Neural sweet talk: Taste metaphors emotionally engage the brain

June 25, 2014
Researchers from Princeton University and the Free University of Berlin found that taste-related metaphors such as 'sweet' actually engage the emotional centers of the brain more than literal words such as 'kind' that have the same meaning. Sentences containing words that invoked taste activated areas in the lateral orbitofrontal cortex (a) and frontal operculum (b) known as the gustatory cortices that allow for the physical act of tasting. Taste-related metaphors also stimulated brain regions known to be associated with emotional processing, such as the left hippocampus, parahippocampal gyrun and amygdala (c). The colors indicate the level of activation prompted by metaphorical sentences in comparison to literal sentences with 8 signifying the greatest amount of neural activity. Credit: Adele Goldberg, Council of the Humanities

So accustomed are we to metaphors related to taste that when we hear a kind smile described as "sweet," or a resentful comment as "bitter," we most likely don't even think of those words as metaphors. But while it may seem to our ears that "sweet" by any other name means the same thing, new research shows that taste-related words actually engage the emotional centers of the brain more than literal words with the same meaning.

Researchers from Princeton University and the Free University of Berlin report in the Journal of Cognitive Neuroscience the first study to experimentally show that the brain processes these everyday metaphors differently than literal language. In the study, participants read 37 sentences that included common metaphors based on taste while the researchers recorded their . Each taste-related word was then swapped with a literal counterpart so that, for instance, "She looked at him sweetly" became "She looked at him kindly."

The researchers found that the sentences containing words that invoked taste activated areas known to be associated with emotional processing, such as the amygdala, as well as the areas known as the gustatory cortices that allow for the physical act of tasting. Interestingly, the metaphorical and literal words only resulted in brain activity related to emotion when part of a sentence, but stimulated the gustatory cortices both in sentences and as stand-alone words.

Metaphorical sentences may spark increased brain activity in emotion-related regions because they allude to physical experiences, said co-author Adele Goldberg, a Princeton professor of linguistics in the Council of the Humanities. Human language frequently uses physical sensations or objects to refer to abstract domains such as time, understanding or emotion, Goldberg said. For instance, people liken love to a number of afflictions including being "sick" or shot through the heart with an arrow. Similarly, "sweet" has a much clearer physical component than "kind." The new research suggests that these associations go beyond just being descriptive to engage our brains on an emotional level and potentially amplify the impact of the sentence, Goldberg said.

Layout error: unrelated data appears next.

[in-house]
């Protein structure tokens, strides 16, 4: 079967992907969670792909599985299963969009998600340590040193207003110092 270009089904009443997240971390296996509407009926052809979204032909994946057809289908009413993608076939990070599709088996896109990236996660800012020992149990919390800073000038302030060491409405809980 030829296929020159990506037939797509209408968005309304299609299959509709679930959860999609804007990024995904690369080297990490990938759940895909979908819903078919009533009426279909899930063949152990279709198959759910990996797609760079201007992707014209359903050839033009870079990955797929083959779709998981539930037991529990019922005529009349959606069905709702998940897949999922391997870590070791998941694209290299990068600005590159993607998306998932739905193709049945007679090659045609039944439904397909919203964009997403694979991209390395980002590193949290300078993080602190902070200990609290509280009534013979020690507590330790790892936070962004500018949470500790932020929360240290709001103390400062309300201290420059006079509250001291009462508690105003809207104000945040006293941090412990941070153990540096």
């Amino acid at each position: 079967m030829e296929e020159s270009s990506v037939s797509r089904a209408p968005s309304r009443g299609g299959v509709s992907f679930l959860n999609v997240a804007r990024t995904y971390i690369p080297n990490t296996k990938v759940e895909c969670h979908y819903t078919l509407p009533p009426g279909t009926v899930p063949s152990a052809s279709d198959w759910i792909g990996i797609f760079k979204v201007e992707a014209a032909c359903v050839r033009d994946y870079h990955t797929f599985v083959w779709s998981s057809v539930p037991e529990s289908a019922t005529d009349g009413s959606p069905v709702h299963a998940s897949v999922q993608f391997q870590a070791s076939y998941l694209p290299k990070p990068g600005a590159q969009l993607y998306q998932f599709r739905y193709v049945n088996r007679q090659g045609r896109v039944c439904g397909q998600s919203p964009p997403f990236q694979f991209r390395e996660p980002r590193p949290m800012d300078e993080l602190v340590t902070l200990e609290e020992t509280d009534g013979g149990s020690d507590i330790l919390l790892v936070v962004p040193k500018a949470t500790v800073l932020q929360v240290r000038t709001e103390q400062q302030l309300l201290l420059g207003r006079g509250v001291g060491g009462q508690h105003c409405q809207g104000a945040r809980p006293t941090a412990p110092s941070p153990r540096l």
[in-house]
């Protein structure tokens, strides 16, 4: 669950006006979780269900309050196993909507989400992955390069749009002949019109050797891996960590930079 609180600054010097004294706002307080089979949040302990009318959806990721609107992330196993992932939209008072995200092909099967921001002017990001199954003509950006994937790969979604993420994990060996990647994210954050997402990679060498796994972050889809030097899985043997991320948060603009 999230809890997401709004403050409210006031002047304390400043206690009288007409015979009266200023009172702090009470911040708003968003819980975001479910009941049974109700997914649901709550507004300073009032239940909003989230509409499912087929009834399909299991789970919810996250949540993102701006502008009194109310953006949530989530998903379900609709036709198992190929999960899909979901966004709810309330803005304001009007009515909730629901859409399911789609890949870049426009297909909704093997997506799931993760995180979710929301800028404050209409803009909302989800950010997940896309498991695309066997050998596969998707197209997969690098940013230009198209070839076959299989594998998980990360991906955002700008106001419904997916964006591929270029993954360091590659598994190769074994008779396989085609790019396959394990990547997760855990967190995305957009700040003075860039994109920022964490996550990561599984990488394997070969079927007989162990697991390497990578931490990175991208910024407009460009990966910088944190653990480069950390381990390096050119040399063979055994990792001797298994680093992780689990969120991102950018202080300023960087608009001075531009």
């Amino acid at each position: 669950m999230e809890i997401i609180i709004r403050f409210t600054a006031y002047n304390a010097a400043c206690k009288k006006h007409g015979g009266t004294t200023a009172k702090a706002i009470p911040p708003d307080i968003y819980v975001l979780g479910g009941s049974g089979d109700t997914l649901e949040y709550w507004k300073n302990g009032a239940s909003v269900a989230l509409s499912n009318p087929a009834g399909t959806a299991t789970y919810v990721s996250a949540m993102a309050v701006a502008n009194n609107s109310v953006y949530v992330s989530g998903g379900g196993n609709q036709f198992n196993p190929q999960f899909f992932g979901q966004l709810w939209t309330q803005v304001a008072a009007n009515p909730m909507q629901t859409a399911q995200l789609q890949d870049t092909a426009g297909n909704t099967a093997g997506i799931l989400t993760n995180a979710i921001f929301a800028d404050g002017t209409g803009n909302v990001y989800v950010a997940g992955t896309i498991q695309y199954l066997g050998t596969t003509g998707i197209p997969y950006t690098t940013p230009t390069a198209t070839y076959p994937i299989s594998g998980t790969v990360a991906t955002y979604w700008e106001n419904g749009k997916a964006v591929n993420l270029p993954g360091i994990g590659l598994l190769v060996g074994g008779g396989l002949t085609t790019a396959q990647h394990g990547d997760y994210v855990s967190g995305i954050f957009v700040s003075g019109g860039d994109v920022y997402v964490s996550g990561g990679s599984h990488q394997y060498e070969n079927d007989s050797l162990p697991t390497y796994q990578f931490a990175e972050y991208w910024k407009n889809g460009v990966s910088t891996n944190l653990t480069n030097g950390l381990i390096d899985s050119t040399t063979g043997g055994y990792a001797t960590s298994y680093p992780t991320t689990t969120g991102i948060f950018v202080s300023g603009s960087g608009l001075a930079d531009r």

"You begin to realize when you look at metaphors how common they are in helping us understand abstract domains," Goldberg said. "It could be that we are more engaged with abstract concepts when we use metaphorical language that ties into physical experiences."

If metaphors in general elicit an emotional response from the brain that is similar to that caused by taste-related metaphors, then that could mean that figurative language presents a "rhetorical advantage" when communicating with others, explained co-author Francesca Citron, a postdoctoral researcher of psycholinguistics at the Free University's Languages of Emotion research center.

"Figurative language may be more effective in communication and may facilitate processes such as affiliation, persuasion and support," Citron said. "Further, as a reader or listener, one should be wary of being overly influenced by metaphorical language."

Colloquially, metaphors seem to be employed precisely to evoke an emotional reaction, yet the actual emotional effect of figurative phrases on the person hearing them has not before been deeply explored, said Benjamin Bergen, an associate professor of cognitive science at the University of California-San Diego who studies language comprehension, and metaphorical language and thought.

"There's a lot of research on the conceptual effects of metaphors, such as how they allow people to think about new or abstract concepts in terms of concrete things they're familiar with. But there's very little work on the emotional impact of metaphor," said Bergen, who had no role in the research but is familiar with it.

"Emotional impact seems to be one of the main reasons people use metaphors to begin with. For instance, a senator might describe a bill as 'job-killing' to evoke an emotional reaction," he said. "These results suggest that using certain metaphorical expressions induces more of an than saying the same thing literally. Those expressions that have this property are likely to have the effects on reasoning, inference, judgment and decision-making that emotion is known to have."